Results: In multivariable models, higher clusterin had a negative non-linear association with ECV (combined left and right hemispheres), and this association was influenced by the highest clusterin levels. Compared to mean clusterin, 1 and 2 standard deviation (SD) level increases in clusterin were associated with -2.1% (95% CI: -3.3,-0.9) and -7.3% (95% CI: -11.3,-3.3) lower ECV, respectively. Similar relationships were observed between clusterin and HV, although the relationship was stronger for left-side HV than the right-side. However, the association was not significant after adjusting for covariates. Negative non-linear associations between clusterin and MTLV were strongest for the left side: compared to mean clusterin, 1 and 2 SD level increases in clusterin were associated with -0.9% (95% CI: -1.9, 0.1) and -3.7% (95% CI: -7.1, -0.3) lower MTLV. There were no significant associations between clusterin and brain structures affected in later AD.

Conclusions: In middle-aged adults unselected for AD, plasma clusterin was associated with lower volume of the entorhinal cortex, an area that atrophies early in AD. Clusterin could be informative as part of a multi-component preclinical marker for AD.
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http://journals.plos.org/plosone/article?id=10.1371/journal.pone.0190478PLOS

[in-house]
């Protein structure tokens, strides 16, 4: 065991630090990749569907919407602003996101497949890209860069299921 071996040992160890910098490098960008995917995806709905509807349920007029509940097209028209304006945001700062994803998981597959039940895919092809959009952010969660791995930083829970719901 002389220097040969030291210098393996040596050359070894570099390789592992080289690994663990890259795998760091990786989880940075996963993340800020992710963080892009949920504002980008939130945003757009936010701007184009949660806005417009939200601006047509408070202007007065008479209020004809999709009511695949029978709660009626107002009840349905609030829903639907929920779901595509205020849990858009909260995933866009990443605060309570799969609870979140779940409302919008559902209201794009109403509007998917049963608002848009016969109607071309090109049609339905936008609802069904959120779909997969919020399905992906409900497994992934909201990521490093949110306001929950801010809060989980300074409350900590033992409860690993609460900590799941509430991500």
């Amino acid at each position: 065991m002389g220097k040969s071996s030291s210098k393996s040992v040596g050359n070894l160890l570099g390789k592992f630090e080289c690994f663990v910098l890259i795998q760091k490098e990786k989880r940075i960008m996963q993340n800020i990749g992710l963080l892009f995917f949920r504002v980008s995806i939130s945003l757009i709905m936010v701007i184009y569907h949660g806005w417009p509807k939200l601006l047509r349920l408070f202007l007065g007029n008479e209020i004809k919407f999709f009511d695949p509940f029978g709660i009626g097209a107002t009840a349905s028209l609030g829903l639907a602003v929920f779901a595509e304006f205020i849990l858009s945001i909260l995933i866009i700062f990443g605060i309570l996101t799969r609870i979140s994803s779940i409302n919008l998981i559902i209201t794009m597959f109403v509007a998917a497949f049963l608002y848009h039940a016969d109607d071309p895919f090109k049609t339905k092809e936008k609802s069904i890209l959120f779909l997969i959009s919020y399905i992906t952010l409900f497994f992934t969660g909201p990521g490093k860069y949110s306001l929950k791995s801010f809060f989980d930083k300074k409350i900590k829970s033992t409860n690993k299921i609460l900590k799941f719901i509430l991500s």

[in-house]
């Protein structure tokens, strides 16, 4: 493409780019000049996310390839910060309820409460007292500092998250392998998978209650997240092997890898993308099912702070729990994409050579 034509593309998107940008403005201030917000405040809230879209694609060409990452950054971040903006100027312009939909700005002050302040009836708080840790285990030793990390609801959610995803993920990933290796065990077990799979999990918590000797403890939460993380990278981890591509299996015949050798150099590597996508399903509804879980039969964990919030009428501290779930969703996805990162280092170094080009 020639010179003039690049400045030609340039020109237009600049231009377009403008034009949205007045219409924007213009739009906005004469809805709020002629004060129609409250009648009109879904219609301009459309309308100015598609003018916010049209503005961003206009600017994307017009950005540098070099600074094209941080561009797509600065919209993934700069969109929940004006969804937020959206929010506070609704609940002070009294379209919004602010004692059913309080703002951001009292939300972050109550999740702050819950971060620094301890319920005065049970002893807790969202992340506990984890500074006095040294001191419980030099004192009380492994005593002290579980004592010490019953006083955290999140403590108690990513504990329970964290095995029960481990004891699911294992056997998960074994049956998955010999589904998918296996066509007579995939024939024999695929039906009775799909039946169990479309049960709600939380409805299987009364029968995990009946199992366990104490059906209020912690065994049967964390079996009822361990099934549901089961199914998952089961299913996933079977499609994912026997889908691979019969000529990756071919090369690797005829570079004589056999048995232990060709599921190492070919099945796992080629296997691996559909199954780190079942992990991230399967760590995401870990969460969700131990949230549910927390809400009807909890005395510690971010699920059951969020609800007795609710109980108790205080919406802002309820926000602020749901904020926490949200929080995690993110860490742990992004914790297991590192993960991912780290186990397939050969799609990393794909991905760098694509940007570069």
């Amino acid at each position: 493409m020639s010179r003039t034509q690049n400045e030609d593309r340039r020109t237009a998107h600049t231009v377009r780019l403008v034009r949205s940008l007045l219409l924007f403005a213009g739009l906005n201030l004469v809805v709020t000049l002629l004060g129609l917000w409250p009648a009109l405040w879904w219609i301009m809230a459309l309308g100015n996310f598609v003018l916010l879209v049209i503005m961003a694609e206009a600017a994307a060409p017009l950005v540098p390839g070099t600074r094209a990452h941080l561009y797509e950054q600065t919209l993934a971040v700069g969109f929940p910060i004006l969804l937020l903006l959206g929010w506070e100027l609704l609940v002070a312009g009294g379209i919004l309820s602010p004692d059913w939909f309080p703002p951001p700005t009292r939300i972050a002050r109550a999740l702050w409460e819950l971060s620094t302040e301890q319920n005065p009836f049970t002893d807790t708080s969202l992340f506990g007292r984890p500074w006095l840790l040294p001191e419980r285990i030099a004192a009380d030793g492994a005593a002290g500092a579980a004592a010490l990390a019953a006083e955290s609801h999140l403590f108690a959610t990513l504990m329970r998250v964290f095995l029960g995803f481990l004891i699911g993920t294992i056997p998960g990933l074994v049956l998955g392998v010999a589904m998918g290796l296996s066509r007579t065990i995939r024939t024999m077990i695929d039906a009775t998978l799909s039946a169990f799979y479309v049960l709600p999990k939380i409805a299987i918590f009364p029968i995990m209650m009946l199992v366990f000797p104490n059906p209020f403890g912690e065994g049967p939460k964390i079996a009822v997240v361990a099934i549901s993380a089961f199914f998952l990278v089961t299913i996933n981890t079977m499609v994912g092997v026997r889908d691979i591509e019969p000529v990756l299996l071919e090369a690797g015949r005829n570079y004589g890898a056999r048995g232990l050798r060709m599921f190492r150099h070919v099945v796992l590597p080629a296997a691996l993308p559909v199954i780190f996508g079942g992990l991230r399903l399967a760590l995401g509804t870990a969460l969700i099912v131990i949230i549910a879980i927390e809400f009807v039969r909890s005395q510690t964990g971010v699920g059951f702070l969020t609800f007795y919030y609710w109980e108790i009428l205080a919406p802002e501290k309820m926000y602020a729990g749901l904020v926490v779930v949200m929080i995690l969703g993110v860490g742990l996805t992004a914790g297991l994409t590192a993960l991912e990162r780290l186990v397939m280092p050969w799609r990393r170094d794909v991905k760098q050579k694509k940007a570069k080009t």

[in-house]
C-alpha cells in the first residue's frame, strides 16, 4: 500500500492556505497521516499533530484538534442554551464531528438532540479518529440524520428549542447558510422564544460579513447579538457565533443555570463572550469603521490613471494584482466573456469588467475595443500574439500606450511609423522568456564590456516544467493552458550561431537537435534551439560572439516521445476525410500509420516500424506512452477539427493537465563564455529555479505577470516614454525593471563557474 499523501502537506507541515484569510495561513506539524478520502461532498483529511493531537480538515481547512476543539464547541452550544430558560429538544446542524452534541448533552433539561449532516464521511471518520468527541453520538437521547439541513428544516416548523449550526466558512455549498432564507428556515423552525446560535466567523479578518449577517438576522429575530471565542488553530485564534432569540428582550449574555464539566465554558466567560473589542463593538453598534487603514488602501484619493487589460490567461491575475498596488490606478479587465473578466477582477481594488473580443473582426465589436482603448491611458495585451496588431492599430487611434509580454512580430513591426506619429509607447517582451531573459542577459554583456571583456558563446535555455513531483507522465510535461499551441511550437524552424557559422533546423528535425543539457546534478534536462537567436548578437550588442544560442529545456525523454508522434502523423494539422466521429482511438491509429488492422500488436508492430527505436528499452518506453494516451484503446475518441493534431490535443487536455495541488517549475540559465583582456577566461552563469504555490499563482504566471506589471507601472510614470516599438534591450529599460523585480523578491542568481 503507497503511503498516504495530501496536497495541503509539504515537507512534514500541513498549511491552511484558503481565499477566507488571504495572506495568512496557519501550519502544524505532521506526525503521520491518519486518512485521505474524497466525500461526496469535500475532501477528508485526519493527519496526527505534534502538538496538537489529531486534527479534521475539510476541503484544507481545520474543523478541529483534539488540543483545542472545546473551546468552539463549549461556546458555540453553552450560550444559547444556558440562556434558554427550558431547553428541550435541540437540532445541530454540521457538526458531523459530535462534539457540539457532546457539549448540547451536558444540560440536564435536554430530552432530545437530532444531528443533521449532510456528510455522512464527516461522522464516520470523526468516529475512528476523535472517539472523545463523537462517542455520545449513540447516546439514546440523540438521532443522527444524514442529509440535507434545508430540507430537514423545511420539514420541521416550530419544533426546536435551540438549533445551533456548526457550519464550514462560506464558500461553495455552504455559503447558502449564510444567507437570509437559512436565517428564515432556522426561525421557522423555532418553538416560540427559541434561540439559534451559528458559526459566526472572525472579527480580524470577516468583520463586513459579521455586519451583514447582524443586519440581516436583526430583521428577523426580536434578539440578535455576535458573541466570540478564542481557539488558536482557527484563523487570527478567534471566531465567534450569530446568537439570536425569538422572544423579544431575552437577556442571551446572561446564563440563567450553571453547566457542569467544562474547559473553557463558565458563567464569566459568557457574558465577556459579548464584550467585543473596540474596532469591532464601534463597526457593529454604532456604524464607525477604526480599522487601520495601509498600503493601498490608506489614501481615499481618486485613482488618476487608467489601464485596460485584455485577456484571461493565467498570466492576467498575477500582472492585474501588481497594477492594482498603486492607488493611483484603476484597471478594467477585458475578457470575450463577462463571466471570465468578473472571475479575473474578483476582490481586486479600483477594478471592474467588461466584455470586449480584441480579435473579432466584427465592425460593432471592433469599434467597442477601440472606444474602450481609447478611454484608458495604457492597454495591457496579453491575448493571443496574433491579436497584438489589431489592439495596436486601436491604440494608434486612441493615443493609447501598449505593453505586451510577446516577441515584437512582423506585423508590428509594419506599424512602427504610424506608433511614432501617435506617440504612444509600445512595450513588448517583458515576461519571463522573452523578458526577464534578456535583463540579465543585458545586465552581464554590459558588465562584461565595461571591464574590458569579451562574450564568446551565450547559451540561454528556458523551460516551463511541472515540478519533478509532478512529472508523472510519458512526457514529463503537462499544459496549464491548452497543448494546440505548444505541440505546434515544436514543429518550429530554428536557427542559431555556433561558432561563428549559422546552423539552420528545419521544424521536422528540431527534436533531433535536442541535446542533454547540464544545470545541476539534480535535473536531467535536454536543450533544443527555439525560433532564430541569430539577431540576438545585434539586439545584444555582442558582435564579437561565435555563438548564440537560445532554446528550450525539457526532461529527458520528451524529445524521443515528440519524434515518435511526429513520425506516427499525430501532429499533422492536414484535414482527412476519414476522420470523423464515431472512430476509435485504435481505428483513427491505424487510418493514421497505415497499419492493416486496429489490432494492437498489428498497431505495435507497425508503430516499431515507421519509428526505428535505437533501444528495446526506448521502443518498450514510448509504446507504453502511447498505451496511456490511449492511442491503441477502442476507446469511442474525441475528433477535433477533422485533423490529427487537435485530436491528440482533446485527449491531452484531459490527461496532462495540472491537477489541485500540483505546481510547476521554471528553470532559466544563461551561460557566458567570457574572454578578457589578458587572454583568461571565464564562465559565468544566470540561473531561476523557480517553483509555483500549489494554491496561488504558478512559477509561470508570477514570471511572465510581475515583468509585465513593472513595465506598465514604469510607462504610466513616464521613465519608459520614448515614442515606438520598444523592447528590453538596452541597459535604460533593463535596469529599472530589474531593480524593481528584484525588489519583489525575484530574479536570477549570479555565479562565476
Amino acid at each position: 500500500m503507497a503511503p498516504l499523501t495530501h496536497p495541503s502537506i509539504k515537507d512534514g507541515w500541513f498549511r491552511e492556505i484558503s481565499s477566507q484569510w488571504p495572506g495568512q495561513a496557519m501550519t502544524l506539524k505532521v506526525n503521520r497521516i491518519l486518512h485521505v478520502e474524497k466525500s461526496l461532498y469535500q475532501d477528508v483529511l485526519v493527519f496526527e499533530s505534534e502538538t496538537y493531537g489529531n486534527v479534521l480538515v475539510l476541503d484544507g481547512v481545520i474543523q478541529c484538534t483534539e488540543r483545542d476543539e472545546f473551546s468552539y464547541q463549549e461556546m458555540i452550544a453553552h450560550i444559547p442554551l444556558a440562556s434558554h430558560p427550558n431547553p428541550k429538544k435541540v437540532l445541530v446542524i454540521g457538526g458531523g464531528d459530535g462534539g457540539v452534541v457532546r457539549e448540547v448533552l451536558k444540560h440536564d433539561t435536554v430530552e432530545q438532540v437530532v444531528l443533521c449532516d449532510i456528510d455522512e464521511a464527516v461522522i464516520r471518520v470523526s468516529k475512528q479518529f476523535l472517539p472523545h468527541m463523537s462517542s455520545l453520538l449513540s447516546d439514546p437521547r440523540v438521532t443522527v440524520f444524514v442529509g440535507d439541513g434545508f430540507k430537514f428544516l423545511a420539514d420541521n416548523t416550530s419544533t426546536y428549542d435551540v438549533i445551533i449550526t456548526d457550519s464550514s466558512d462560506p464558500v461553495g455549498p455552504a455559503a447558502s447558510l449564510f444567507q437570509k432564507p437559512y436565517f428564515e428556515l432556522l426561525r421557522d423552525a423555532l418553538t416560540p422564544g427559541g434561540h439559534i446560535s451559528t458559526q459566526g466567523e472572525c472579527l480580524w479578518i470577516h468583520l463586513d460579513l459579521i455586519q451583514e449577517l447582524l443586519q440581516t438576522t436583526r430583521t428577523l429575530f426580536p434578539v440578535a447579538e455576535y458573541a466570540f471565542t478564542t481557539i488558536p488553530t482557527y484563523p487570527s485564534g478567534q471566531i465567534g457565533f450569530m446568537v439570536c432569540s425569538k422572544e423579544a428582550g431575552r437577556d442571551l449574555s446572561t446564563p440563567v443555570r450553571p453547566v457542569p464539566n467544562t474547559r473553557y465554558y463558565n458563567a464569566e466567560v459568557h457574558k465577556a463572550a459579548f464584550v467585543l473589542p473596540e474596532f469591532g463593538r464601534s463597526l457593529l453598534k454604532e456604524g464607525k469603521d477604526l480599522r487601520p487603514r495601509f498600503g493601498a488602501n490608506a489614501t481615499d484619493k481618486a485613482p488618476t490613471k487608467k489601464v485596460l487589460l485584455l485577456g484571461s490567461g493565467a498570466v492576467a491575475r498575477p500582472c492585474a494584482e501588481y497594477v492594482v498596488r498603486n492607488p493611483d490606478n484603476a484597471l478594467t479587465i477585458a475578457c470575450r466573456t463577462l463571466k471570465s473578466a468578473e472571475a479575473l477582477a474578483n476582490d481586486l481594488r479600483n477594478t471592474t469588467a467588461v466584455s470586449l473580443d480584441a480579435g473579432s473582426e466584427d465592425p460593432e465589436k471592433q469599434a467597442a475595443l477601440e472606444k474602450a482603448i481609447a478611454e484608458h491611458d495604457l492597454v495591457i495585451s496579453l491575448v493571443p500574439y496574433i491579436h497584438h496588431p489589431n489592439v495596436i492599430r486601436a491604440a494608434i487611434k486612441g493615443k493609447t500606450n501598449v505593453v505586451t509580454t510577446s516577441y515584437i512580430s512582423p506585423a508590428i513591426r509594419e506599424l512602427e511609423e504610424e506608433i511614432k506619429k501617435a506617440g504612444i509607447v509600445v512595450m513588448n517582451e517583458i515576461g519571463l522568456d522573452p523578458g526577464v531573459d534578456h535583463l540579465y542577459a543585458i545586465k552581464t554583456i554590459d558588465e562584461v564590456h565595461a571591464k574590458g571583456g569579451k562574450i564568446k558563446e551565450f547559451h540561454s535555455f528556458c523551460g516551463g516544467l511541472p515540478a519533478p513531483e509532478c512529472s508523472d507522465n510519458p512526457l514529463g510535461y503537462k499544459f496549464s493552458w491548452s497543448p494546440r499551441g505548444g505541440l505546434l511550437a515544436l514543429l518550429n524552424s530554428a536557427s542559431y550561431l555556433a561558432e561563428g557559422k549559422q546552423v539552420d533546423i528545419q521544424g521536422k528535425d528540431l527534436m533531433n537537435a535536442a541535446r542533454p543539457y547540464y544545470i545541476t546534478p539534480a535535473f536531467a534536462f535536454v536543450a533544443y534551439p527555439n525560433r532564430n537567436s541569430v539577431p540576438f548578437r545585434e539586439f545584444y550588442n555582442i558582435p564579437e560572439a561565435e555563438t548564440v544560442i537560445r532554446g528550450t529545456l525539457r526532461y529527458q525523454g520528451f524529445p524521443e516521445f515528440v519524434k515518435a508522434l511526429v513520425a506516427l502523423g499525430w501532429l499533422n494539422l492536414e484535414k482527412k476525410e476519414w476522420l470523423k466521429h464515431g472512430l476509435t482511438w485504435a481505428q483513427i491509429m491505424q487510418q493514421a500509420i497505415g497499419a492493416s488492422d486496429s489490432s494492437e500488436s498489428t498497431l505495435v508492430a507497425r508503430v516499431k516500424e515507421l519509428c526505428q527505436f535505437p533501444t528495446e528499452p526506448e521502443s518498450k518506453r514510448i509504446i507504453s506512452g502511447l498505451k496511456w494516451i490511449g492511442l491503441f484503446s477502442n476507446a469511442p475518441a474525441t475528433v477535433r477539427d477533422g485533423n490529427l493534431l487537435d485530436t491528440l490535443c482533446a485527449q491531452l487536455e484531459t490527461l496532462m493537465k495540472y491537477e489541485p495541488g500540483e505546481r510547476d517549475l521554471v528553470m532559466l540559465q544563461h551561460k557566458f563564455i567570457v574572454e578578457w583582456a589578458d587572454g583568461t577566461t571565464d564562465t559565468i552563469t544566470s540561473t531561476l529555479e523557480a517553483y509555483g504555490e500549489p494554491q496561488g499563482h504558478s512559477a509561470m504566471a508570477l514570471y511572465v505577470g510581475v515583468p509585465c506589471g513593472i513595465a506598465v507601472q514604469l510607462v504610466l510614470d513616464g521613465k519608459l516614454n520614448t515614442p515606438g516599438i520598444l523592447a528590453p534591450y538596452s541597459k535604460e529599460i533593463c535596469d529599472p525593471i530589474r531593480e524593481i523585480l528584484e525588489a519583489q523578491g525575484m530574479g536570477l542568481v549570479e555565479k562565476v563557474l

http://www.ncbi.nlm.nih.gov/pmc/articles/PMC5764276PMC
February 2018

DNA Methylation Analysis Identifies Loci for Blood Pressure Regulation.

Am J Hum Genet 2017 Dec 30;101(6):888-902. Epub 2017 Nov 30.

Cardiovascular Health Research Unit, Departments of Medicine, Epidemiology, and Health Services, University of Washington, Seattle, WA 98101, USA; Kaiser Permanente Washington Health Research Unit, Seattle, WA 98101, USA.

Genome-wide association studies have identified hundreds of genetic variants associated with blood pressure (BP), but sequence variation accounts for a small fraction of the phenotypic variance. Epigenetic changes may alter the expression of genes involved in BP regulation and explain part of the missing heritability. We therefore conducted a two-stage meta-analysis of the cross-sectional associations of systolic and diastolic BP with blood-derived genome-wide DNA methylation measured on the Infinium HumanMethylation450 BeadChip in 17,010 individuals of European, African American, and Hispanic ancestry. Of 31 discovery-stage cytosine-phosphate-guanine (CpG) dinucleotides, 13 replicated after Bonferroni correction (discovery: N = 9,828, p < 1.0 × 10; replication: N = 7,182, p < 1.6 × 10). The replicated methylation sites are heritable (h > 30%) and independent of known BP genetic variants, explaining an additional 1.4% and 2.0% of the interindividual variation in systolic and diastolic BP, respectively. Bidirectional Mendelian randomization among up to 4,513 individuals of European ancestry from 4 cohorts suggested that methylation at cg08035323 (TAF1B-YWHAQ) influences BP, while BP influences methylation at cg00533891 (ZMIZ1), cg00574958 (CPT1A), and cg02711608 (SLC1A5). Gene expression analyses further identified six genes (TSPAN2, SLC7A11, UNC93B1, CPT1A, PTMS, and LPCAT3) with evidence of triangular associations between methylation, gene expression, and BP. Additional integrative Mendelian randomization analyses of gene expression and DNA methylation suggested that the expression of TSPAN2 is a putative mediator of association between DNA methylation at cg23999170 and BP. These findings suggest that heritable DNA methylation plays a role in regulating BP independently of previously known genetic variants.